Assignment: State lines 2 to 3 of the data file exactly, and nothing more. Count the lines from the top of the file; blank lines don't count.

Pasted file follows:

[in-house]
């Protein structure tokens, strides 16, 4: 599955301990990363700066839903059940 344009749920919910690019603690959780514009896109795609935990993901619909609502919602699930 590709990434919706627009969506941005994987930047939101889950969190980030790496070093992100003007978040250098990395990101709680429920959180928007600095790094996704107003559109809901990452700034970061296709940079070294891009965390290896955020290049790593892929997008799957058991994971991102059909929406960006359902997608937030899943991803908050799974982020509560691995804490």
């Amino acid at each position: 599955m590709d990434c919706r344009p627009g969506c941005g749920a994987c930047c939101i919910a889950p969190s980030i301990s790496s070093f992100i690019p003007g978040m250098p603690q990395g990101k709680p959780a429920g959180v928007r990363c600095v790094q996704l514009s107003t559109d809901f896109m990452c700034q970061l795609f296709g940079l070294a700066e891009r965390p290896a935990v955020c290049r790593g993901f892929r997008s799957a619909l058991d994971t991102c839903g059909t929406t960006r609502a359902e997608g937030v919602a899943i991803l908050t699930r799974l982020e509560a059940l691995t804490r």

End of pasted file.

């Protein structure tokens, strides 16, 4: 599955301990990363700066839903059940 344009749920919910690019603690959780514009896109795609935990993901619909609502919602699930 590709990434919706627009969506941005994987930047939101889950969190980030790496070093992100003007978040250098990395990101709680429920959180928007600095790094996704107003559109809901990452700034970061296709940079070294891009965390290896955020290049790593892929997008799957058991994971991102059909929406960006359902997608937030899943991803908050799974982020509560691995804490």
């Amino acid at each position: 599955m590709d990434c919706r344009p627009g969506c941005g749920a994987c930047c939101i919910a889950p969190s980030i301990s790496s070093f992100i690019p003007g978040m250098p603690q990395g990101k709680p959780a429920g959180v928007r990363c600095v790094q996704l514009s107003t559109d809901f896109m990452c700034q970061l795609f296709g940079l070294a700066e891009r965390p290896a935990v955020c290049r790593g993901f892929r997008s799957a619909l058991d994971t991102c839903g059909t929406t960006r609502a359902e997608g937030v919602a899943i991803l908050t699930r799974l982020e509560a059940l691995t804490r």